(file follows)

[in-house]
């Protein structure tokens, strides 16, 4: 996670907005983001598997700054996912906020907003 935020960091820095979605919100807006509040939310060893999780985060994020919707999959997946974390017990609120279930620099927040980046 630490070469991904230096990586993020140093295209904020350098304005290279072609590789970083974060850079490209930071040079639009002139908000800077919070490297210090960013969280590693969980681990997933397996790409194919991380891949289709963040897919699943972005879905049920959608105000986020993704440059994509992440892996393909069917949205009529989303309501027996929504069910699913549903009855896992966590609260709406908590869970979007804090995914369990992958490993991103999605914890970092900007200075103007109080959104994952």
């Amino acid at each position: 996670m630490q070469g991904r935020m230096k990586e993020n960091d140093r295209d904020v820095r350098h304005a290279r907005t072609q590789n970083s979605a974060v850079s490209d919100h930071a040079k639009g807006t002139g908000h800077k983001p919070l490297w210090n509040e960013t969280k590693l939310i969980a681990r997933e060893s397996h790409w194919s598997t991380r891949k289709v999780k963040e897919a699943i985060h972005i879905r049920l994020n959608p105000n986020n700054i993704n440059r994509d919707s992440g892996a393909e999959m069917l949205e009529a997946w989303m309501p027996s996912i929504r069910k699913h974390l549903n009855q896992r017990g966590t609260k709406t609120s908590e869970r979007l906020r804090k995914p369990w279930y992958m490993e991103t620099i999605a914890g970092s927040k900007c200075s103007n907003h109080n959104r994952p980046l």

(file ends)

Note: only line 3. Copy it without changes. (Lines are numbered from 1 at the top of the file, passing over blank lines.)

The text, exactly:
């Amino acid at each position: 996670m630490q070469g991904r935020m230096k990586e993020n960091d140093r295209d904020v820095r350098h304005a290279r907005t072609q590789n970083s979605a974060v850079s490209d919100h930071a040079k639009g807006t002139g908000h800077k983001p919070l490297w210090n509040e960013t969280k590693l939310i969980a681990r997933e060893s397996h790409w194919s598997t991380r891949k289709v999780k963040e897919a699943i985060h972005i879905r049920l994020n959608p105000n986020n700054i993704n440059r994509d919707s992440g892996a393909e999959m069917l949205e009529a997946w989303m309501p027996s996912i929504r069910k699913h974390l549903n009855q896992r017990g966590t609260k709406t609120s908590e869970r979007l906020r804090k995914p369990w279930y992958m490993e991103t620099i999605a914890g970092s927040k900007c200075s103007n907003h109080n959104r994952p980046l």